Leone earned a bachelor’s degree in home economics with an emphasis in fashion merchandising and a minor in business administration at NSU in 1989. She returned to NSU in 1994 to earn teacher certification through the alternate certification program and is certified to teach PreK 3 through fourth grade.

Leone’s work experience began in various food service and retail jobs in high school and college when she was assistant manager at Shoe Town and owned and operated Merle Norman Cosmetics from 1989-94. After earning teaching certification, her career in education spanned over 27 years. She taught kindergarten at Colfax Elementary, Verda Elementary and Weaver Elementary before joining the faculty at St. Mary’s. There, she taught 6-8th grade reading and English before returning to the kindergarten classroom and PreK 3-4.

“I loved my students, dear teaching friends, and teaching career, but felt it was time to take on a new challenge as development coordinator at NSU,” Leone said. “I feel as if I have come full circle returning to Northwestern.”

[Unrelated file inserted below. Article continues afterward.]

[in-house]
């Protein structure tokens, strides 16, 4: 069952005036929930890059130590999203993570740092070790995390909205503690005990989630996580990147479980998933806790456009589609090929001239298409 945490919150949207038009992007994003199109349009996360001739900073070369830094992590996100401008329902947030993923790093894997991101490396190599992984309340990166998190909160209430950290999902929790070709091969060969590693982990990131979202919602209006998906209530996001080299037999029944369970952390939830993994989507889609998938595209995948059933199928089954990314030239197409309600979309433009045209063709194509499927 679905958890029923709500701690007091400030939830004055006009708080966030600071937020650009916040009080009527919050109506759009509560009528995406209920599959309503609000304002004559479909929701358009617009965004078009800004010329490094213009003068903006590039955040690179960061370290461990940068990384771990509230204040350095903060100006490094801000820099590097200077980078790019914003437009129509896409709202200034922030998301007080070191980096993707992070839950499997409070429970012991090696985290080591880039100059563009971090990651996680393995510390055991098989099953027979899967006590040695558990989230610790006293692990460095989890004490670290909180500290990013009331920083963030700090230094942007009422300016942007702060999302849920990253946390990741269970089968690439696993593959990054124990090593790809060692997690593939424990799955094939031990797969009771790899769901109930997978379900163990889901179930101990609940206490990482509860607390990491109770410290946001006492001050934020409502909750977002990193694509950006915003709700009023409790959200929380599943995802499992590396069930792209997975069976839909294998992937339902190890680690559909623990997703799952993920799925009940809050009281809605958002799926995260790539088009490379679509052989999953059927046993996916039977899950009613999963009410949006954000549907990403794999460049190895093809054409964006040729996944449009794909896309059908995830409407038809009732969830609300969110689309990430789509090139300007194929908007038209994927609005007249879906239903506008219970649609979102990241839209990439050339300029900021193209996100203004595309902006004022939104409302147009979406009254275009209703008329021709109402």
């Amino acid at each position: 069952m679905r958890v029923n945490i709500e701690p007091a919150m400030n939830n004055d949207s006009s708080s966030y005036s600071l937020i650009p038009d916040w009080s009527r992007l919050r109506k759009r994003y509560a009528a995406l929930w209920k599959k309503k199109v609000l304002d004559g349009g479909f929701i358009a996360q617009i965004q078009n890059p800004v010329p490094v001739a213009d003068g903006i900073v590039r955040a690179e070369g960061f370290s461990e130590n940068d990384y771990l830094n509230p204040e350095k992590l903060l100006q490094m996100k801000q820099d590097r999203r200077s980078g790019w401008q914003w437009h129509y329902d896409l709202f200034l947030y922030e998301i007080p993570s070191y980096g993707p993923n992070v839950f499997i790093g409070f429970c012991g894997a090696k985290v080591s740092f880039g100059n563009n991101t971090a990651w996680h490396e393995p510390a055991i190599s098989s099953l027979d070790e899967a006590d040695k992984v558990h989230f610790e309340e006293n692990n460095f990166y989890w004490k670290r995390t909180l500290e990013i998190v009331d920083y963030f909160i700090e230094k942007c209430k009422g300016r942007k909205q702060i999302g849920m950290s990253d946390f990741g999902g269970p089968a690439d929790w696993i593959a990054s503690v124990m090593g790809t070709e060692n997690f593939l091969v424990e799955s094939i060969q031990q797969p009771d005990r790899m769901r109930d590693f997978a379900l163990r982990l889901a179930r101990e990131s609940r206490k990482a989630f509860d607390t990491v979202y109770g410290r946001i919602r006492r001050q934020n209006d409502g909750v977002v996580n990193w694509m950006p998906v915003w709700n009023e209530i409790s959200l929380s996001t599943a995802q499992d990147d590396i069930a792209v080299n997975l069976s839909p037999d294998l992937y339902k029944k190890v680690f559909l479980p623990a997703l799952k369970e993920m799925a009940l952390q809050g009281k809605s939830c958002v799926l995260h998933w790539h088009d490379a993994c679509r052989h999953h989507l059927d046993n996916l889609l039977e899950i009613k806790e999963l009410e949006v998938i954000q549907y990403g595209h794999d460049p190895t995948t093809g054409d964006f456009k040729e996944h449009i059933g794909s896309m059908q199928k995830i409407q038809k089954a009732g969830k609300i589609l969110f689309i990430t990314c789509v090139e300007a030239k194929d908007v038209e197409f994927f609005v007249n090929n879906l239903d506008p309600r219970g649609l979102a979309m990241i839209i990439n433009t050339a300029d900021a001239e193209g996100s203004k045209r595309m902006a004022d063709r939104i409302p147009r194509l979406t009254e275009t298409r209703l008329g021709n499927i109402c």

Leone has been a Natchitoches resident for 32 years. She has been married to Kirk Leone for over 31 years. Their children are Leslie, Kirk Jr. and Micheal and wife Lainy. She is a member of the Minor Basilica of the Immaculate Conception. In her spare time, she enjoys reading, traveling and spending time with family.

“I am so excited for the opportunity to work at Northwestern State University and grow professionally,” she said. “Beginning a new career can be stressful and scary, but my new coworkers are amazing and made me feel right at home, a home that I loved during my college years and was happy to return to. Home is defined as a place where one lives permanently, especially as a member of a family. I have returned to my NSU family.”